The conventional wisdom is that in polite company one should never talk about money, politics or religion. I disagree with at least one-third of that advice; not only do I think that it’s OK to talk about money, I think that it’s vitally important to do so. Some of the best financial knowledge that I have accumulated over the years started in conversations with my parents, spouse and financial advisor.

Prior to getting married, Michael and I had each been working for years and flying solo financially. We were each used to doing things our own ways. But we soon realized that in order to form a financial partnership, we had to talk about how we would handle money we were each bringing in. We needed to talk about what our long-term goals were and how we would reach them.

Create a plan – together

We first agreed that we would need to discuss any purchase over $500. We also established a spending budget using the envelope system supported by an online tracking system. Then, we talked about our big goals. We wanted to buy a house. After meeting our 401(k) and emergency savings goal as well as living expenses, there was not a lot left to put towards saving for a house. So, we crafted a plan to save towards our goal of a down payment.

As we progressed in our careers, our incomes also got bigger which allowed us to take a portion of any salary increases and put that towards our other goals rather than just an increase in our standard of living. Discussing, planning and concretely documenting our goals, helped keep us focused on what we truly wanted long-term.

Talk with family

We also talked with both of our parents about what we should be prepared for in the future. My parents stressed saving for future needs like retirement and college for our children. And so our college savings for the girls started early. Michaels parents stressed the importance of life insurance – something as new entrepreneurs we were missing in our portfolio.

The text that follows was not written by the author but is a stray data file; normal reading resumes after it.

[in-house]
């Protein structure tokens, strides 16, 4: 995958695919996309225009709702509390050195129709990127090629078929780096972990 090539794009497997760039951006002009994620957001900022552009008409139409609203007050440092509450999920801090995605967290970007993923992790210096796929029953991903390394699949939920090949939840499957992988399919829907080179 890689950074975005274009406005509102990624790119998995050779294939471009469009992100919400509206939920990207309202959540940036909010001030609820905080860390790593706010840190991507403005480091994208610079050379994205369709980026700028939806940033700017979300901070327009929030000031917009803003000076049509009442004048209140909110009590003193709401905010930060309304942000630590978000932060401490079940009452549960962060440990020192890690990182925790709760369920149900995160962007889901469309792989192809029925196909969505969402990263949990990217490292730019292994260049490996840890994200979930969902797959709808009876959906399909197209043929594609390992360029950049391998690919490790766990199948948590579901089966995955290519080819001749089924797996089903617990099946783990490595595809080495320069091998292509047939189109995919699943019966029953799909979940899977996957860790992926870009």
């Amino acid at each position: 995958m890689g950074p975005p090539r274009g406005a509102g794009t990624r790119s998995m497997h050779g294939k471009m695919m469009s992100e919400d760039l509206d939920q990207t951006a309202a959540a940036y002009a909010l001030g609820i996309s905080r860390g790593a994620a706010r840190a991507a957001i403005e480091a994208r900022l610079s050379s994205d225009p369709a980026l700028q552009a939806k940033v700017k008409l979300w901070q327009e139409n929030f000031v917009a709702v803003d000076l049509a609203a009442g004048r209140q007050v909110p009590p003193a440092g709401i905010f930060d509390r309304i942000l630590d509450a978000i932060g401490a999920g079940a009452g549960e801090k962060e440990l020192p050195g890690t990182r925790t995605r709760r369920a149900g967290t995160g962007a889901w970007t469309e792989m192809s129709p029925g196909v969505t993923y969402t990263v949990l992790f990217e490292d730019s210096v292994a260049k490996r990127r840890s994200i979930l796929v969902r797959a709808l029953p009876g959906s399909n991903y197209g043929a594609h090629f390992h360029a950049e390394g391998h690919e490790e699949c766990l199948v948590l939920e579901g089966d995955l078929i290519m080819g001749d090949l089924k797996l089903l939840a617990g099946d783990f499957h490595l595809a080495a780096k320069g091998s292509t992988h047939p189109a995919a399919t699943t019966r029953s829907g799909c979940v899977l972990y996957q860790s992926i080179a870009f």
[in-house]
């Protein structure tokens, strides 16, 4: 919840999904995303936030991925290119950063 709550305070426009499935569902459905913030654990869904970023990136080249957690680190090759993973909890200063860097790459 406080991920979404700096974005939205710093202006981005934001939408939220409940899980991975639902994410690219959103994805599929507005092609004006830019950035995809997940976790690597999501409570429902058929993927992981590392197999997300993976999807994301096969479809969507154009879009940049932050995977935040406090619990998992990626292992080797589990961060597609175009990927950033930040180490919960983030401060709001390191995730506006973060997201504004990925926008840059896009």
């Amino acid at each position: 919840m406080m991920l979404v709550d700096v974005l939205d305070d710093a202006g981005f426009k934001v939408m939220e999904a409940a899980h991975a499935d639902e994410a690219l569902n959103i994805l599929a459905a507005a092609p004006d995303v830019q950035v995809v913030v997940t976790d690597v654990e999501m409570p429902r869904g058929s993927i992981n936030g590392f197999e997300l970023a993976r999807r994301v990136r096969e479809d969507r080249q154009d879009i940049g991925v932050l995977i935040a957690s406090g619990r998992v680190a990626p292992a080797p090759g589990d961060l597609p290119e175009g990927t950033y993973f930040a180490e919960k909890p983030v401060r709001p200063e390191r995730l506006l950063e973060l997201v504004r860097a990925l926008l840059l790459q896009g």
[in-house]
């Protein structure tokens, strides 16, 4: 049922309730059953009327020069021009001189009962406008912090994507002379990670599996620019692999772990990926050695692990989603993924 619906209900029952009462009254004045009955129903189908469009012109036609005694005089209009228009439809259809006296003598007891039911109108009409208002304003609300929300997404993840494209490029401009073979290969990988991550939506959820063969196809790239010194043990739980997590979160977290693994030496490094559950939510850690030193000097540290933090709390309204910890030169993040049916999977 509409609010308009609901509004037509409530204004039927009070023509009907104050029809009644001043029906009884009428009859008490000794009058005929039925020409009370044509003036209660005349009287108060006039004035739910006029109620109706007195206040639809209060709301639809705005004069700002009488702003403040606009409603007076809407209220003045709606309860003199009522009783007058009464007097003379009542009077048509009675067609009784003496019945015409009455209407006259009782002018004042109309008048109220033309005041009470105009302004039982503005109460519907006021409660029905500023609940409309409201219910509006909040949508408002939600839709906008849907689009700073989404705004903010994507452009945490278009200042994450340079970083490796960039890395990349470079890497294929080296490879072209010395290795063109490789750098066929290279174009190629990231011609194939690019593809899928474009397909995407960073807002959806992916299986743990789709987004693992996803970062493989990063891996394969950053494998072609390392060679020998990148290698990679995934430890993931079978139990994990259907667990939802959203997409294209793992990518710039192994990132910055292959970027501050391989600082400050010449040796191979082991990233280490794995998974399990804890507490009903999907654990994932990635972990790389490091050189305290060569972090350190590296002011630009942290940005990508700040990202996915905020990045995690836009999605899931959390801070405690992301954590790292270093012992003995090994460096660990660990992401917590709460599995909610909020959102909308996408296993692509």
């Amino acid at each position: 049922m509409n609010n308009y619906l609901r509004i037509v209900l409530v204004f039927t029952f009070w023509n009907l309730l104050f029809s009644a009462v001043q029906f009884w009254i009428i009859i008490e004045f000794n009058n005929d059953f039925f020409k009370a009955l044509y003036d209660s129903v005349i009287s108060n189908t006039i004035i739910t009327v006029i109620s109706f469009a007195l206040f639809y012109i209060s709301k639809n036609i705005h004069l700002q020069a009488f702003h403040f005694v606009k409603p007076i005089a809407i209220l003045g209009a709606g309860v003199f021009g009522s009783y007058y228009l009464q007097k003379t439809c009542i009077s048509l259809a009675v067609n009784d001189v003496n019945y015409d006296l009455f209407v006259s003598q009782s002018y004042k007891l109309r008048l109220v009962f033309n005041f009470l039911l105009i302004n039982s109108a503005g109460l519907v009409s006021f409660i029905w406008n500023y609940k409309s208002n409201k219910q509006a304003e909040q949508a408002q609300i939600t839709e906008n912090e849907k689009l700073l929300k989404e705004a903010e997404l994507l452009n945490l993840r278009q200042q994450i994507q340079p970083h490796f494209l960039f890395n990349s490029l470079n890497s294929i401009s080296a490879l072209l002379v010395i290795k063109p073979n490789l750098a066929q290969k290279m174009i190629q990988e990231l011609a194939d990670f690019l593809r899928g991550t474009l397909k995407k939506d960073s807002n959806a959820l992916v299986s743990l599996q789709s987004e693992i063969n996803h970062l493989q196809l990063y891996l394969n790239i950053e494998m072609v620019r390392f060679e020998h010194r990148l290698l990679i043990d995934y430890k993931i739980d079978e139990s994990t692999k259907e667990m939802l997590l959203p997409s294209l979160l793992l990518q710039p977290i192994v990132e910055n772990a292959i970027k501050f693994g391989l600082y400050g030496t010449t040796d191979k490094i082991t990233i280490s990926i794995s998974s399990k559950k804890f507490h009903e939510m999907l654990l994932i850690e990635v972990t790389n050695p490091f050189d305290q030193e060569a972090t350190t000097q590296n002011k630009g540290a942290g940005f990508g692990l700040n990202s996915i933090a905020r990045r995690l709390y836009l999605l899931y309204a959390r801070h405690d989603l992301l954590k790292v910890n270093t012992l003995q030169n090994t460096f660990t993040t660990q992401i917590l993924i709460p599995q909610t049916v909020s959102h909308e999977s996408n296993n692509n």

My parents used a trusted investment advisor and financial planner. When I was younger and before I got married I was invited to some of those advisor meetings, as they were held in my parents’ home. I listened and learned that planning was the key to financial success. That and compound savings.

Financial Literacy Month

This April, during Financial Literacy Month, I urge you to talk with your kids about how you set short and long-term goals. Explain how you save and invest and why you save and invest. Talk about the impact of inflation on both your family budget and your family goals.

And since your children watch what you do much more than listen to what you say, show them your financial behavior. For example, do you take advantage of discount offers on groceries to stay within your food budget? Buying in bulk? Explain your strategy with your kids as you shop. Talk about the differences in prices and how that impacts your budget’s bottom line.

Keep the money talk going

Continue talking about money in your family. Ask each one of your kids to write down a money question they have. Then start answering them at dinner or lunch or anytime the family is gathered. Write a money question or two yourself. Seeing you do this will raise this activity in its importance in your children’s eyes.

Ask the youngest kids to create and decorate the money question box and keep it on the kitchen counter with pencils and paper so questions can be written and placed in the box easily for future conversations.

The more you talk about money, the more the value of those conversations and lessons will “compound” over time. And before your very eyes you will see your kids grow into young adults that are smart about money and that know how to set goals and plan for the future.

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Written by Susan Beacham
Susan Beacham founded Money Savvy Generation in 1999 after almost two decades in private banking and investment management complemented by considerable time teaching at the elementary level.

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